Budget cuts threaten IT
'This provision would deny [us] an important tool in the war on terrorism,' President Bush said of a Senate plan to do away with the TIA funds next year.
Henrik G. de Gyor
Federal CIOs are sweating'and not just because of Washington's summer humidity. Many agencies' systems chiefs are finding themselves on the defensive before a Congress that in recent weeks has shown a willingness to pare fiscal 2004 IT budget requests.
The cuts have been sizable enough to draw condemnations from the White House.
Among the programs on the chopping block are the Defense Department's controversial Terrorism Information Awareness datamining project and the Agriculture Department's Common Computing Environment modernization effort.
Lawmakers also are reviewing a Homeland Security Department request for the release of $375 million in funding for the U.S. Visitor and Immigration Status Indicator Technology system, but release of the funds will depend on the results of a General Accounting Office review of the program.
The Senate passed, by a 95-0 vote, a $369 billion Defense spending bill this month. It killed funding for TIA, a computerized terrorist tracking system.
Sen. Ted Stevens (R-Alaska), chairman of the Appropriations Committee, proposed the amendment to strip TIA funding from the bill.
Congress approved an initial $10 million for TIA this year. The Bush administration had asked for another $20 million in its 2004 proposal.
TIA had been known as Total Information Awareness, but the Defense Advanced Research Projects Agency changed the name in May after it received criticism from Congress and the media. Through the project, DARPA is developing a system to collect and correlate information in disparate databases, ranging from financial to health information, to help the government track down potential terrorists.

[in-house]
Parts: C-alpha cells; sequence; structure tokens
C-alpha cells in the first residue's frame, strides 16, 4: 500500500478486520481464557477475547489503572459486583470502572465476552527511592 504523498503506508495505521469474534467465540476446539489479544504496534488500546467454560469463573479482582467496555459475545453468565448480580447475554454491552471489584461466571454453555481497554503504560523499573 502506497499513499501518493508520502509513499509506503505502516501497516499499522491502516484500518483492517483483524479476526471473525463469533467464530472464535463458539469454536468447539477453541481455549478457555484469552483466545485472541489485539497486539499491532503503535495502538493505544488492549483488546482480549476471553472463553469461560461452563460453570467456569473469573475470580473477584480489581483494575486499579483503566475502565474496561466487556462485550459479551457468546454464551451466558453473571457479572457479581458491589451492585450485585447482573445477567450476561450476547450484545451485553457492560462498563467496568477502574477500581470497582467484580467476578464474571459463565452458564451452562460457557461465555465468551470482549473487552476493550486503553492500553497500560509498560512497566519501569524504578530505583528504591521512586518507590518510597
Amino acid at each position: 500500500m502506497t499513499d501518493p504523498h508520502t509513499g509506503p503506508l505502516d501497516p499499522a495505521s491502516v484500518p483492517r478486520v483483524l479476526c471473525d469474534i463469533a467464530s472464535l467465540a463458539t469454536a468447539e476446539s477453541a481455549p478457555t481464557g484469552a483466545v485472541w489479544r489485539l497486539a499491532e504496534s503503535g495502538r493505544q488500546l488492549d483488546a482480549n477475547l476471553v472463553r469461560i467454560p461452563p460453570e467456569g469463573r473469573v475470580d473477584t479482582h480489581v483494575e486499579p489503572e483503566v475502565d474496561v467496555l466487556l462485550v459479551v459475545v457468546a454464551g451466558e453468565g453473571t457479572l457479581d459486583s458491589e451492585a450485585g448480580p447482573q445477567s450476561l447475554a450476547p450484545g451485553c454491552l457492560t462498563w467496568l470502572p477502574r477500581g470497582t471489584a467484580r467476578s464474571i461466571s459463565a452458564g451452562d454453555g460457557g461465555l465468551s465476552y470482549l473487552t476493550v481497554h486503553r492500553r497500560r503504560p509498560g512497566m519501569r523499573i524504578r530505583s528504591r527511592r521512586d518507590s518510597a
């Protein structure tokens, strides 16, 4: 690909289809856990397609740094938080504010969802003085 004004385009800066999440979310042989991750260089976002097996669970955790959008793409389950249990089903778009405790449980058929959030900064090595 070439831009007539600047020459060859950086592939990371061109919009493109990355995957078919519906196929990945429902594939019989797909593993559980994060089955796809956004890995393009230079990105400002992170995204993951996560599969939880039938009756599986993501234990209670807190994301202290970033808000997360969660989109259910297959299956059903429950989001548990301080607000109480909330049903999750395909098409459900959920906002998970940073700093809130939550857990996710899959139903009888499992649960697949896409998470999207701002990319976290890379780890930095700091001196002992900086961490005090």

In a statement, President Bush said he opposed cutting TIA funding, saying, 'This provision would deny [us] an important tool in the war on terrorism.'
A provision in the House appropriations bill would keep funding in place for TIA although it would impose strict limits on the use of the technology on private citizens and called for congressional oversight.
Budget cuts by both houses of Congress also threaten the rollout of Agriculture's CCE project.
The House approved an appropriations bill this month that would slash almost $77 million from the $178 million Bush requested for the CCE modernization project and other supporting technology initiatives.Customers are waiting
Less funding could mean a longer wait for USDA to migrate applications and data from legacy systems to CCE, through which the department plans to provide e-government services to customers, such as farmers, ranchers and commodities organizations, an Agriculture official said.
'If it occurs, it will affect that,' said Richard Roberts, executive project manager for the project in Agriculture's CIO office.
The Senate Appropriations Committee passed its own version approving $119 million for CCE, $59 million less than requested. Although the Senate committee recommended more than the House funding, the figure is $13 million less than USDA received this year for the computer modernization.
It became apparent that several Agriculture programs would face reductions, with total funding $400 million less than 2003, said Sen. Robert Bennett (R-Utah), chairman of the Appropriations Agriculture Subcommittee. 'Although I am supportive of the Common Computing Environment program, we are indeed faced with this fiscal reality and our appropriation had to reflect these constraints,' he said in a statement.
The full Senate will likely vote on the USDA spending bill in early September.
The Bush administration said in a statement that the budget reduction 'will slow USDA's progress on implementing a geographical information system that would improve USDA's ability to effectively administer commodity and conservation programs and to track natural disasters, animal and plant disease outbreaks, and bioterrorism events.'
Most of the $45 million increase requested for CCE was marked for GIS investments, according to the budget request. The House and the Senate Appropriations Committee erased that and some funds earmarked for equipment enhancements and some migration projects.
Meanwhile the House and Senate committees' release of $375 million for U.S. Visit 'is not a done deal,' according to one congressional staff member. GAO officials have briefed the committees' staffs on the content of a review of the program.
State is not asking for funds above those already appropriated for the U.S. Visit project but for the green light to obligate the funds.'GCN senior editor Wilson P. Dizard III and staff writers Mary Mosquera and Dawn S. Onley contributed to this story.